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  • Authenticity and Distantiation from Oneself: An Ethico-Political Problem
  • Christine Daigle (bio)

Scholars have often taken Foucault by his words and insisted that his philosophy is completely at odds and opposed to Sartre’s—and Beauvoir’s—existentialism. However, it is my contention that Foucault’s own appreciation and intense critique of existentialist philosophy stems from a series of misunderstandings with regards to the notions of the subject, freedom, and historicity. The purpose of my essay will be to explore affinities between Foucauldian and existentialist philosophy as found in Sartre and Beauvoir’s works, focusing particularly on the ethical notions of authenticity and distantiation from oneself. Indeed, if the existentialist ideal of authenticity as offered by Sartre and Beauvoir aims at a fluctuating self that “is what it is not and is not what it is,” it stands close to the Foucauldian subject of the aesthetics of existence who cares for itself as a subject that is none other than the subject of its own desubjectivation (to pick up on Giorgio Agamben’s analysis).1 The aporia is that of a subject that must care for oneself, yet must distantiate oneself from oneself. Tackling this aporia and explaining its mechanism, my essay will show how the existentialist analysis of authenticity can help articulate the ethical and the political in Foucault, given that the caring self is always an ethico-political agent. The subject that emerges from these processes of individuation/un-individuation is an ambiguous fluctuating subject—the only possible actor in an ever-evolving and morphing political arena.

Existential authenticity2

One of the most important ethical questions driving existentialist thinkers like Jean-Paul Sartre and Simone de Beauvoir is that of authenticity. Authenticity is posited as the good to be pursued by individuals, but what must the human being do or be in order to be authentic? Sartre grounds this ethical ideal in the ontological and phenomenological. Indeed, it is essential for him to be clear on what kind of being the human being is and how it experiences itself in order to tackle the problem of authentic becoming. Sartre conceives of the human being as an embodied, situated, and intentional consciousness. This being for-itself3 is also a being for-others as it encounters other human beings in the world. Being [End Page 55] and Nothingness presents a complex analysis of the different relations the for-itself engages in, with itself as the only being that is self-conscious, with being in-itself, with others, and with the world and its objects.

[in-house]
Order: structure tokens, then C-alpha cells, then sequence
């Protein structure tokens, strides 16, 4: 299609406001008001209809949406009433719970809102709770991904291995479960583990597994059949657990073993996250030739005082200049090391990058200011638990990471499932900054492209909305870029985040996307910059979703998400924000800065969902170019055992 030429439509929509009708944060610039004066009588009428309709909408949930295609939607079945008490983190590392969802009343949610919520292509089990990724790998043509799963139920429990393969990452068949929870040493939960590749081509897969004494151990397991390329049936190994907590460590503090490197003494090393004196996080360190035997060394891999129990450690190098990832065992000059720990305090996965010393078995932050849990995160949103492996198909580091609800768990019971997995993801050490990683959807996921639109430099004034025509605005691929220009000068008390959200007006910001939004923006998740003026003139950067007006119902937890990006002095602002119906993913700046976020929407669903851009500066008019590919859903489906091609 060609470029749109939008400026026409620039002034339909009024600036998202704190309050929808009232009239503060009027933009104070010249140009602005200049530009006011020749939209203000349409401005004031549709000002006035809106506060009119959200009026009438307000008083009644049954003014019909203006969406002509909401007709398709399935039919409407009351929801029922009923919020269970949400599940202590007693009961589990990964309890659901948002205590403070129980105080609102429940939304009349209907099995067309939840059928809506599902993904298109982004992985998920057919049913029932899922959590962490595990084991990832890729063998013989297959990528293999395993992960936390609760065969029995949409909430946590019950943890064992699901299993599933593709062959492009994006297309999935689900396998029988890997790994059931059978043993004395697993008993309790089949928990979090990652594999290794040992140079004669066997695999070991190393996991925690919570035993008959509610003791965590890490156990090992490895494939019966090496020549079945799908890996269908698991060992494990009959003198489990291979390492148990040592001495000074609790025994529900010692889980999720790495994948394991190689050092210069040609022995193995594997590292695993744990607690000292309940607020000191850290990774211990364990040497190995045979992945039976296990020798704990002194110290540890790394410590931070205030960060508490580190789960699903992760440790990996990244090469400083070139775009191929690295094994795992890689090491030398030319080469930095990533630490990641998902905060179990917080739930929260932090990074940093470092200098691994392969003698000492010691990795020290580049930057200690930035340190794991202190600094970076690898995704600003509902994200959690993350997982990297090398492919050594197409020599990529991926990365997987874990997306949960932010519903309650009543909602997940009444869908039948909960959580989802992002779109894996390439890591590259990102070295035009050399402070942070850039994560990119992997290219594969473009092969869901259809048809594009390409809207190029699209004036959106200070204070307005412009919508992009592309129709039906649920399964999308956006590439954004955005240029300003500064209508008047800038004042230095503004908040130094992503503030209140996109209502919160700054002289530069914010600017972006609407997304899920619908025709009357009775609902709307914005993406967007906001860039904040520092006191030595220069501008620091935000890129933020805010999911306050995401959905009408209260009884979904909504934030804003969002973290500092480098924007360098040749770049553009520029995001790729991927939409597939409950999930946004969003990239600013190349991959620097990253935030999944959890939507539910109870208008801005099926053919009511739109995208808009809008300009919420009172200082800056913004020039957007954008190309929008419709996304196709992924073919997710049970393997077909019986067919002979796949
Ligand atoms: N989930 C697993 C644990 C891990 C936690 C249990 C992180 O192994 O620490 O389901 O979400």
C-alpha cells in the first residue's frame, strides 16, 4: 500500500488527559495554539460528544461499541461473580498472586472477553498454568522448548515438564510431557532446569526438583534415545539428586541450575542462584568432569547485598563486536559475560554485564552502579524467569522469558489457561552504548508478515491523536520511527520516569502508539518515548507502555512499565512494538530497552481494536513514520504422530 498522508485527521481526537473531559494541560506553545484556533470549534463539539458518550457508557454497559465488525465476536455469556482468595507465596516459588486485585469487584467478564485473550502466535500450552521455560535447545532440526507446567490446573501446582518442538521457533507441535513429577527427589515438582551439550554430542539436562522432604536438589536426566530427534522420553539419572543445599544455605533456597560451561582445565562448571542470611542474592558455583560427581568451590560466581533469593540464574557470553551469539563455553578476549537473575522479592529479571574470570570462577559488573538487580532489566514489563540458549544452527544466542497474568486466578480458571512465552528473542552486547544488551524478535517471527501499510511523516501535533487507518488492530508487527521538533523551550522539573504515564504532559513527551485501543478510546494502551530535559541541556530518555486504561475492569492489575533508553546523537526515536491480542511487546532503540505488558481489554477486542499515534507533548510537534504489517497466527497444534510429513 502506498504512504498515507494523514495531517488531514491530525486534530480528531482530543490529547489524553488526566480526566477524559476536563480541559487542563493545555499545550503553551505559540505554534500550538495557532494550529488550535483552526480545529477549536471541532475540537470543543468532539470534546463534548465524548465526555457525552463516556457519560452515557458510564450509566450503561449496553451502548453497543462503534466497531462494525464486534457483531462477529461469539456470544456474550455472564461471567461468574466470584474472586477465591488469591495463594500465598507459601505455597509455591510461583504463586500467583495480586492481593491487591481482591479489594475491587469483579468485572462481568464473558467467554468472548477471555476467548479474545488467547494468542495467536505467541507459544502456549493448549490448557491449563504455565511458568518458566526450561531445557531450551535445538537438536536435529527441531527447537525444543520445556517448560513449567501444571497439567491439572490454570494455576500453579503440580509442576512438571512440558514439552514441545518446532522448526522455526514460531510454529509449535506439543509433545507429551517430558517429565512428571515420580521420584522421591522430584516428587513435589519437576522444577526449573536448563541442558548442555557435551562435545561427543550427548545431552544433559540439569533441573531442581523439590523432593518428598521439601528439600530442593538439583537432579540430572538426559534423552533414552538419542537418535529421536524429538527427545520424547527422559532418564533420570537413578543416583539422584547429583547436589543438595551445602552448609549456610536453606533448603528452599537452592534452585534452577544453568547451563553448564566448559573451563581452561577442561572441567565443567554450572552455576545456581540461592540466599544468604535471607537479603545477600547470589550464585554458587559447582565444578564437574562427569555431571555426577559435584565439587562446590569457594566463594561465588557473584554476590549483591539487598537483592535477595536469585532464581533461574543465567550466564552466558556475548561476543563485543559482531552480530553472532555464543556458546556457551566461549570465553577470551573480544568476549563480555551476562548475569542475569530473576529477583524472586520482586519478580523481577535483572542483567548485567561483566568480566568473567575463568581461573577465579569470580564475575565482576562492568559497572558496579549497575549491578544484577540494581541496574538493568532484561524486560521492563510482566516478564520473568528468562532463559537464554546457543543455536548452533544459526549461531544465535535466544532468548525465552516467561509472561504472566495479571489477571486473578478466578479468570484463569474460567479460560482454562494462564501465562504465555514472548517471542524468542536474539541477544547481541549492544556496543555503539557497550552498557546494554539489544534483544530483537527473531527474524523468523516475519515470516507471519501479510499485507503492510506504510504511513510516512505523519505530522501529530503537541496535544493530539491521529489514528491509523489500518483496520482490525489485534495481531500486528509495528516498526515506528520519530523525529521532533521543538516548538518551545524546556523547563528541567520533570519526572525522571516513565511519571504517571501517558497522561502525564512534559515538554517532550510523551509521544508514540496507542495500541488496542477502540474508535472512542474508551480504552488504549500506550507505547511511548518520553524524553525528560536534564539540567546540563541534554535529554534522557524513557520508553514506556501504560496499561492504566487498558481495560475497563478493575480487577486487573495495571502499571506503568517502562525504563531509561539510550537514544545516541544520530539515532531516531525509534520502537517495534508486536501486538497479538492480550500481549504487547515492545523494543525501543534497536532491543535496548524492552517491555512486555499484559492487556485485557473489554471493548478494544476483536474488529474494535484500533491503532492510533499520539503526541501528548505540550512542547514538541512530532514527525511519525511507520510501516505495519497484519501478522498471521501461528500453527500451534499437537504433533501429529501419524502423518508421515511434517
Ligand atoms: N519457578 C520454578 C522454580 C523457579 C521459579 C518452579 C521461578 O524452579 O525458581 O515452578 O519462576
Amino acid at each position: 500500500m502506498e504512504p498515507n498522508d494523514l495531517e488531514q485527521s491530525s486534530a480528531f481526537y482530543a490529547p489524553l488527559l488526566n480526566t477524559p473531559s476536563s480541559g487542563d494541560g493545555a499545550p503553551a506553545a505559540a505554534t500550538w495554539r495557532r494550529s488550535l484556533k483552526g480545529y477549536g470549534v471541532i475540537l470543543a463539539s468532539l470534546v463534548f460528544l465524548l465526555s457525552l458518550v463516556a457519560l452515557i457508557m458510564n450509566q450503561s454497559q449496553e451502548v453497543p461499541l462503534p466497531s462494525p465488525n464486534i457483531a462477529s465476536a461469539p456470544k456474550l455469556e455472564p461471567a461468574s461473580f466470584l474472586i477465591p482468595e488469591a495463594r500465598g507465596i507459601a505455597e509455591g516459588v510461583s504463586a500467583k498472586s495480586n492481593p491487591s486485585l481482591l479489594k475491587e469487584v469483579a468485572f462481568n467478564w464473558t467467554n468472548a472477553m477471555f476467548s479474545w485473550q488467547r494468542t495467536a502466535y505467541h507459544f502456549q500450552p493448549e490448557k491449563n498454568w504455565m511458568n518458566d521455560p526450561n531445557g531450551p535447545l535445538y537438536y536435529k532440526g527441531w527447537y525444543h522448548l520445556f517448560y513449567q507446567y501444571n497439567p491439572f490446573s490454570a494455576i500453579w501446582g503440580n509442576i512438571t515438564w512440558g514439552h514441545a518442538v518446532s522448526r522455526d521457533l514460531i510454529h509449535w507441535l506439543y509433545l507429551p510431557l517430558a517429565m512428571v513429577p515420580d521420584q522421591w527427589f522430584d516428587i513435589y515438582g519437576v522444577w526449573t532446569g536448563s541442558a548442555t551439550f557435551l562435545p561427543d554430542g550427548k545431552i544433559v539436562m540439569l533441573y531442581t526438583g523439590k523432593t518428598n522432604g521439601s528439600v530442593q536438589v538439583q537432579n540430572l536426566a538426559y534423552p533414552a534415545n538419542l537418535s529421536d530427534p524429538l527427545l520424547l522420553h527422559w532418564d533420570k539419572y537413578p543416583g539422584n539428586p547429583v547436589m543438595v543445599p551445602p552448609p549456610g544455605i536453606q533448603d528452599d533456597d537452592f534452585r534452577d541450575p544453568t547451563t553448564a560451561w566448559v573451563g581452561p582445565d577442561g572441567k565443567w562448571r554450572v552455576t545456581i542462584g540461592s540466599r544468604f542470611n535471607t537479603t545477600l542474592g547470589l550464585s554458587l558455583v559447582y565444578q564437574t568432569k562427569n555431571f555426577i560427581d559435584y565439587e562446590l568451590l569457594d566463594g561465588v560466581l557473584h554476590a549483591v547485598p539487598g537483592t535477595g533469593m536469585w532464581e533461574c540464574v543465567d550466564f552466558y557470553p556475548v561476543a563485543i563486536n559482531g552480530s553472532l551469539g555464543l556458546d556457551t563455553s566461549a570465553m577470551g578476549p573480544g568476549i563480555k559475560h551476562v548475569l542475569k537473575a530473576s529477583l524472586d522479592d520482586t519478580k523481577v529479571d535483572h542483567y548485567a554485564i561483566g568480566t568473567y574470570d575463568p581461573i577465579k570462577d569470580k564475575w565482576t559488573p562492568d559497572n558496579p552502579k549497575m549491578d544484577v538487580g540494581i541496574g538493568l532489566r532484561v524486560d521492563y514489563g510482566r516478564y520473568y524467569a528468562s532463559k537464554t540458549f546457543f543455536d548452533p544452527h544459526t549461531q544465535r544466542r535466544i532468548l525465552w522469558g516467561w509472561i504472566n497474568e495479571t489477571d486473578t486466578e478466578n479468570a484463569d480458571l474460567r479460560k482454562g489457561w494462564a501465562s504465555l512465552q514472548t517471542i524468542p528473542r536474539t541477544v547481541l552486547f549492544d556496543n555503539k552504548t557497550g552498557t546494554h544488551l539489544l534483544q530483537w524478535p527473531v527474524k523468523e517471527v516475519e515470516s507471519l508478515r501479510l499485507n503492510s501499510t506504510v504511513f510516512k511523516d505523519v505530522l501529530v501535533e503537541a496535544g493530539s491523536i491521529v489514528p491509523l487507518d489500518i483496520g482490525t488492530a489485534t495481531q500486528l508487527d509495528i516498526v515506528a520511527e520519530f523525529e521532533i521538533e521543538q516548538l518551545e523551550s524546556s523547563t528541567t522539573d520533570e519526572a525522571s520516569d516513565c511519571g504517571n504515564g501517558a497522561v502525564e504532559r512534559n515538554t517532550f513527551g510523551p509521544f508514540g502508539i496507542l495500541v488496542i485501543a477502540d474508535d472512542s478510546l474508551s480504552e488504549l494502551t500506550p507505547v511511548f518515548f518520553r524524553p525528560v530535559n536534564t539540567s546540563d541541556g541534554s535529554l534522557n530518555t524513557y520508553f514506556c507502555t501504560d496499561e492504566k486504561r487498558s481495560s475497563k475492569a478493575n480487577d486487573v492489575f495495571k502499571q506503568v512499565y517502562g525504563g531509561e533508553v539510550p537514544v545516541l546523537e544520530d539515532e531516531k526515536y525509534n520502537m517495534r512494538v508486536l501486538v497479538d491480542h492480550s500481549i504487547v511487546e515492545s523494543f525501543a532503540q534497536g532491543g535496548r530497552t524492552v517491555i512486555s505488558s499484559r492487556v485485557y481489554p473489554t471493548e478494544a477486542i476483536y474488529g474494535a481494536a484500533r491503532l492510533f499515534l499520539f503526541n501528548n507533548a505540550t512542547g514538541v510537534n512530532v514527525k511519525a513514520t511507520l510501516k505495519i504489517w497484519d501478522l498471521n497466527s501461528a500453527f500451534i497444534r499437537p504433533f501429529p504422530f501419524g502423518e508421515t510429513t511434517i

Sartre’s first dealings with the issue of authenticity are articulated on the ontological plane, in a manner reminiscent of Heidegger.4 He wishes to evacuate all ethical implications from his discussion. In the chapter on bad faith in Being and Nothingness, Sartre uses the terms “bad faith” and “good faith.” However, Sartre is clear: “good faith” is not the same as authenticity. He says: “If it is indifferent whether one is in good or in bad faith, because bad faith re-apprehends good faith and creeps to the very origin of the project of good faith, that does not mean that we can not radically escape bad faith. But this supposes a self-recovery of being which was previously corrupted. This self-recovery we shall call authenticity, the description of which has no place here” (94). In fact, Sartre’s analysis shows that, fundamentally, good faith amounts to the same as bad faith. Authenticity is an ethical concept while bad faith is a phenomenological-existential concept. When one denies one’s being for-itself, i.e., the fact that one is a being that makes itself and that does not have a fixed nature, one is in bad faith. Thus, the waiter of Sartre’s famous example is in bad faith because he fancies he is a waiter in the strong ontological sense of “is.” To conceive of oneself at odds with one’s ontological being is to be in bad faith. However, bad faith is not an ontological concept although it points to the failure of one’s existential being to correspond to one’s ontological being. Bad faith is a phenomenological...


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pp. 55-68
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